With this year’s graduate student conferences hosted separately at the University of Calgary and Simon Fraser University, our goal was to encourage discussion and debate around the topic of crisis. The COVID-19 pandemic has been at the forefront of public attention; even forcing our respective conferences into the disembodied safety of virtual space. However, it is important to remember that COVID-19 is not the only crisis faced in recent years; the overdose crisis, crisis of the corporatization of universities, economic crisis, crisis of truth and misinformation, and the looming environmental threat of the Anthropocene, have been with us and will continue to be grappled with into the foreseeable future.
Crises echo through the past to the present, such as those experienced by our Indigenous communities. They re-emerge, still to be grappled with and struggled against. As individuals and researchers, we may assume any number of these crises are out of scope or outside our area of expertise. We often fail to consider them. However, crises defy temporality and spatiality as easily as disciplinary borders; both squeezing and stretching, accelerating, and suspending notions of the like. The contributors of this special issue consider an array of crises as they collide with diverse fields and disciplines, encouraging us to reflect on how they intersect our own. Ultimately, we aspire to trouble the notion of crises themselves. Questioning our understanding and reapplying it where we had not previously considered. In these general ‘times of crisis,’ what counts as such? How is it communicated and miscommunicated? What are the effects on resilience, recovery, and possibility? Where can we seize opportunity following a crisis?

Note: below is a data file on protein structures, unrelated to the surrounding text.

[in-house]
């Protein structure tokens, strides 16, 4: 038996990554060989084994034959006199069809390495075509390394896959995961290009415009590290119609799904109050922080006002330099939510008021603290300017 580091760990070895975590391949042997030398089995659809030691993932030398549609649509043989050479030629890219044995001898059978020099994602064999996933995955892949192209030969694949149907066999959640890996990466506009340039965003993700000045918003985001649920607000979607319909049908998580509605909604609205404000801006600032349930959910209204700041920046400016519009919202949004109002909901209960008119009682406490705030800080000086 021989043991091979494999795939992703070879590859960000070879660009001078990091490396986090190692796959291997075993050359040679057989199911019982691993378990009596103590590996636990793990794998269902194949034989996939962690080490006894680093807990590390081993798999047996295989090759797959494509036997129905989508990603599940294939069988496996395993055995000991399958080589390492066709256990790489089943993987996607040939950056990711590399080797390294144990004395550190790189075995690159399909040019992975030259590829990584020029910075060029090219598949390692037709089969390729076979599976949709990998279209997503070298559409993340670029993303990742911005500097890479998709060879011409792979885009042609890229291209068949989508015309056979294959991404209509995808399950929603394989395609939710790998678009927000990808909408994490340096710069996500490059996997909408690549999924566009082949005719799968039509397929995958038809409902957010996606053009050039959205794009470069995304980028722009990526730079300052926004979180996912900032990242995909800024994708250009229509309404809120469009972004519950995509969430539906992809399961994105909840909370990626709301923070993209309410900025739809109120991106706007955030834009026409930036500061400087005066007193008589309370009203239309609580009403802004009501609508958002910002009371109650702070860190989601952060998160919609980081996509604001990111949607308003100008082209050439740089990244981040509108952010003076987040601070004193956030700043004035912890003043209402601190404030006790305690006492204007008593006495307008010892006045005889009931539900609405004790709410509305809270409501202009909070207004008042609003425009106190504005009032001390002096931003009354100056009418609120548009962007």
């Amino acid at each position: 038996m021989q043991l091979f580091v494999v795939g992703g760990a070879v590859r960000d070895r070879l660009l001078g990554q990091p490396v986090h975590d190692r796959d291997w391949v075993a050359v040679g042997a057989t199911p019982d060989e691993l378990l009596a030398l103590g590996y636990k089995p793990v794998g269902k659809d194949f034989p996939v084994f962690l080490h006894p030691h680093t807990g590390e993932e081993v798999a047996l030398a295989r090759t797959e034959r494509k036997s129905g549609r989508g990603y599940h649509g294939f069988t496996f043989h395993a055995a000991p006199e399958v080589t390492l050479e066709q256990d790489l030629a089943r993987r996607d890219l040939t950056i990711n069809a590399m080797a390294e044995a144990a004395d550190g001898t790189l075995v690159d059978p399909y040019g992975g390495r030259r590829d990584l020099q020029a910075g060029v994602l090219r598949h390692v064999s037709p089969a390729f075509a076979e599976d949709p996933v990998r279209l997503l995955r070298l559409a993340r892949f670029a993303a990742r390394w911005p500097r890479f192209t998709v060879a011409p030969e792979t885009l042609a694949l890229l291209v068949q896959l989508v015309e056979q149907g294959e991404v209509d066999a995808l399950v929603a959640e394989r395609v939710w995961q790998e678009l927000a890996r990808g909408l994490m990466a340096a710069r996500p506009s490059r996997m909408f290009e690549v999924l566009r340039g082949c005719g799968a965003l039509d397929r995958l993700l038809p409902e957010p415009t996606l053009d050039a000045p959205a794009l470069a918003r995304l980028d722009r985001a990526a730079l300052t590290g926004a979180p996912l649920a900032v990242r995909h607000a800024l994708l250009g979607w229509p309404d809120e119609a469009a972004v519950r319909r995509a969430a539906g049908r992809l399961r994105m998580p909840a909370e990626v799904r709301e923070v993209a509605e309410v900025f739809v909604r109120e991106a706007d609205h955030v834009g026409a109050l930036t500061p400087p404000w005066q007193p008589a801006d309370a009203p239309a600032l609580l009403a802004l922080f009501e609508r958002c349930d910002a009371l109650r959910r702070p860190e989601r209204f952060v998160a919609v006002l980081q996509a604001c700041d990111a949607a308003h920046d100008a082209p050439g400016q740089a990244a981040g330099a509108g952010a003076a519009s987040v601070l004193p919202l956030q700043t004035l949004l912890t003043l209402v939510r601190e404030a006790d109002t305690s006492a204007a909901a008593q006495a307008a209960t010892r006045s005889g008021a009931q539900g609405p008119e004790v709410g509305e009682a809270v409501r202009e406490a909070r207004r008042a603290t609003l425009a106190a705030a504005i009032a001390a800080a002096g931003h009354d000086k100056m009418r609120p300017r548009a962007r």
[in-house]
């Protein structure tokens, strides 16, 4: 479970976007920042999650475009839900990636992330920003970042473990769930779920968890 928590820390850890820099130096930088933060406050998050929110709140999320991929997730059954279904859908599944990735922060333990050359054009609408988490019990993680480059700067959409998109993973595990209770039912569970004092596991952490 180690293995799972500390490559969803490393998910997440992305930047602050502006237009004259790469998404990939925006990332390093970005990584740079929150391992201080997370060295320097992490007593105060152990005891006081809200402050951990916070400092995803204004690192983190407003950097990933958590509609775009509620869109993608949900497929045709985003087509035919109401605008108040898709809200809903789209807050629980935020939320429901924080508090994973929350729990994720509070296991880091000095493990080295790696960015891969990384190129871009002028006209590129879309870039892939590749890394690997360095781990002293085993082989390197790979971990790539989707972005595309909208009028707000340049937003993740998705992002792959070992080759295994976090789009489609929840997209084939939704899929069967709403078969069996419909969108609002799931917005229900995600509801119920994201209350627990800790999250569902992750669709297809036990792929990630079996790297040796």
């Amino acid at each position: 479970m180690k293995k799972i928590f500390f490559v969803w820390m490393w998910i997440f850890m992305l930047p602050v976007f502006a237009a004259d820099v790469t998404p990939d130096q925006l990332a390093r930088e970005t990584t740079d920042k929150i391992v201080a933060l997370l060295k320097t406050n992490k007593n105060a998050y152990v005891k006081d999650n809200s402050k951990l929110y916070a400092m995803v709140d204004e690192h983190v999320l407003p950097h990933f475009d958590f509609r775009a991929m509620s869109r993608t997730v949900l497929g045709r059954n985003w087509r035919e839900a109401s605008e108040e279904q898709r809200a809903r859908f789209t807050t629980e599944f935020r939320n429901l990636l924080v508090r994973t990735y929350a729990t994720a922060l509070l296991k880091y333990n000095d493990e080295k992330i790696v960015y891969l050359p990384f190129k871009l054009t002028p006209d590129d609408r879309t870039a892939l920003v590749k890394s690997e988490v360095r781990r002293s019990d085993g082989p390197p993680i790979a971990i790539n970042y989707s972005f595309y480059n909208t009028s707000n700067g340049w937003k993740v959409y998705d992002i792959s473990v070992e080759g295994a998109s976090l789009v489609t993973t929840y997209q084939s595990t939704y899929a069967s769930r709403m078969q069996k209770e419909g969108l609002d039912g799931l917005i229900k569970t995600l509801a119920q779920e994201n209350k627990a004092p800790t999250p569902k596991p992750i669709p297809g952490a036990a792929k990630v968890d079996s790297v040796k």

The Chinese symbol for crisis is composed of two parts: opportunity and danger. Where the Simon Fraser University conference focused on resilience in a crisis, the University of Calgary conference expanded on potentials of opportunity. As invited editors to this special edition, we viewed contributors, not as tackling separate entities of the term ‘crisis,’ but instead, as a framework to building back stronger, seizing an opportunity, and practicing resiliency as we maneuver through this danger to a better future. As Zhang and Li (2018) have argued, it is in a co-creation of both sustainable and resilient development which can lead to assurances of overcoming and withholding a community’s vulnerabilities, or their potential crises. This development may use standards setting as an opportunity to ensure resiliency (Thompson, 1954), encouraging democratic participation for an equal seat at the table, and taking the lessons learned during a crisis to apply to a better future (Brundtland, 1987).
In the field of communication, we are oftentimes stretched to an incohesive front based on the competing discourses of the canons of our field (Carey, 1997, 2009; Peters, 1999). The study of communications then is not a discipline, but a field of fields, perhaps a crisis of definition in our own knowledge community. In these competing views we see the beauty of this interdisciplinary and transdisciplinary research, as reflected in how graduate students across Canada thrive in their specializations. Emerging as a new group of scholars who, as the world was faced by crises all around, produced these articles in the pages which follow for this special edition; we as the invited editors see the ways in which graduate students practice resiliency in their work, seizing opportunities, and overcoming the crises which surround.
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Copyright (c) 2021 Dana Cramer, Ben Scholl, Ben Scholl